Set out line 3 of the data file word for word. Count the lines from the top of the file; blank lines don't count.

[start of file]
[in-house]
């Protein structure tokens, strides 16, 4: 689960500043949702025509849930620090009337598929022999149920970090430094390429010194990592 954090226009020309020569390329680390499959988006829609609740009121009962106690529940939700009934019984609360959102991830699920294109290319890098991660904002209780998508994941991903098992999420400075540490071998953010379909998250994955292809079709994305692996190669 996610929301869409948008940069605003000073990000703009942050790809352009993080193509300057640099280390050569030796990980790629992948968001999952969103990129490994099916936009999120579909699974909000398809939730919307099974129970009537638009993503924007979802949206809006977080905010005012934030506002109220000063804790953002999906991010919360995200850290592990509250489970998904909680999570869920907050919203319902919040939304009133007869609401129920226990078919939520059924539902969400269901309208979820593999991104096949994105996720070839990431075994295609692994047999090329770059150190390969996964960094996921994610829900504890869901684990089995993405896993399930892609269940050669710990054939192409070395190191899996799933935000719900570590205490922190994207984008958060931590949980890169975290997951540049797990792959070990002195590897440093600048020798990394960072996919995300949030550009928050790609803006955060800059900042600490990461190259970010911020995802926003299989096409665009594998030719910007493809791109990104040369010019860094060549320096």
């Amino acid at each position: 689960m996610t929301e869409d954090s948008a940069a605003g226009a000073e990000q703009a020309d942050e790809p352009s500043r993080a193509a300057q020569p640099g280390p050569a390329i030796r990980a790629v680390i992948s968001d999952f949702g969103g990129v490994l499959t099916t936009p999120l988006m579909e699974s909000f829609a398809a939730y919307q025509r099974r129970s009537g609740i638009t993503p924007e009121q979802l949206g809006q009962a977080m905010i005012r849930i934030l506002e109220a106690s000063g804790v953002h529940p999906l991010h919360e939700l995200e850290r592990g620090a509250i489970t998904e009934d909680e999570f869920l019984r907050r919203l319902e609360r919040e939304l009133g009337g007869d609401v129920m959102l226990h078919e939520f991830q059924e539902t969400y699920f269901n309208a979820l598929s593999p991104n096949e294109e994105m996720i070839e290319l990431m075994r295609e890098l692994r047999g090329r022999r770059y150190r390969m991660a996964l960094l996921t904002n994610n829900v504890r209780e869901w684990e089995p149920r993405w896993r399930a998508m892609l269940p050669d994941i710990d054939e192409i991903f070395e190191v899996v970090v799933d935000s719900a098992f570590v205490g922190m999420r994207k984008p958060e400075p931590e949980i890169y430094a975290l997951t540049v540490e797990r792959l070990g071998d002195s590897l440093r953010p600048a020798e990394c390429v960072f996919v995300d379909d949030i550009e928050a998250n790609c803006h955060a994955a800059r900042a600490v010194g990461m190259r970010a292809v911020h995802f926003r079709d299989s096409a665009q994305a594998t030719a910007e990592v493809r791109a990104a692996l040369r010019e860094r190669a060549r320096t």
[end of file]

């Amino acid at each position: 689960m996610t929301e869409d954090s948008a940069a605003g226009a000073e990000q703009a020309d942050e790809p352009s500043r993080a193509a300057q020569p640099g280390p050569a390329i030796r990980a790629v680390i992948s968001d999952f949702g969103g990129v490994l499959t099916t936009p999120l988006m579909e699974s909000f829609a398809a939730y919307q025509r099974r129970s009537g609740i638009t993503p924007e009121q979802l949206g809006q009962a977080m905010i005012r849930i934030l506002e109220a106690s000063g804790v953002h529940p999906l991010h919360e939700l995200e850290r592990g620090a509250i489970t998904e009934d909680e999570f869920l019984r907050r919203l319902e609360r919040e939304l009133g009337g007869d609401v129920m959102l226990h078919e939520f991830q059924e539902t969400y699920f269901n309208a979820l598929s593999p991104n096949e294109e994105m996720i070839e290319l990431m075994r295609e890098l692994r047999g090329r022999r770059y150190r390969m991660a996964l960094l996921t904002n994610n829900v504890r209780e869901w684990e089995p149920r993405w896993r399930a998508m892609l269940p050669d994941i710990d054939e192409i991903f070395e190191v899996v970090v799933d935000s719900a098992f570590v205490g922190m999420r994207k984008p958060e400075p931590e949980i890169y430094a975290l997951t540049v540490e797990r792959l070990g071998d002195s590897l440093r953010p600048a020798e990394c390429v960072f996919v995300d379909d949030i550009e928050a998250n790609c803006h955060a994955a800059r900042a600490v010194g990461m190259r970010a292809v911020h995802f926003r079709d299989s096409a665009q994305a594998t030719a910007e990592v493809r791109a990104a692996l040369r010019e860094r190669a060549r320096t």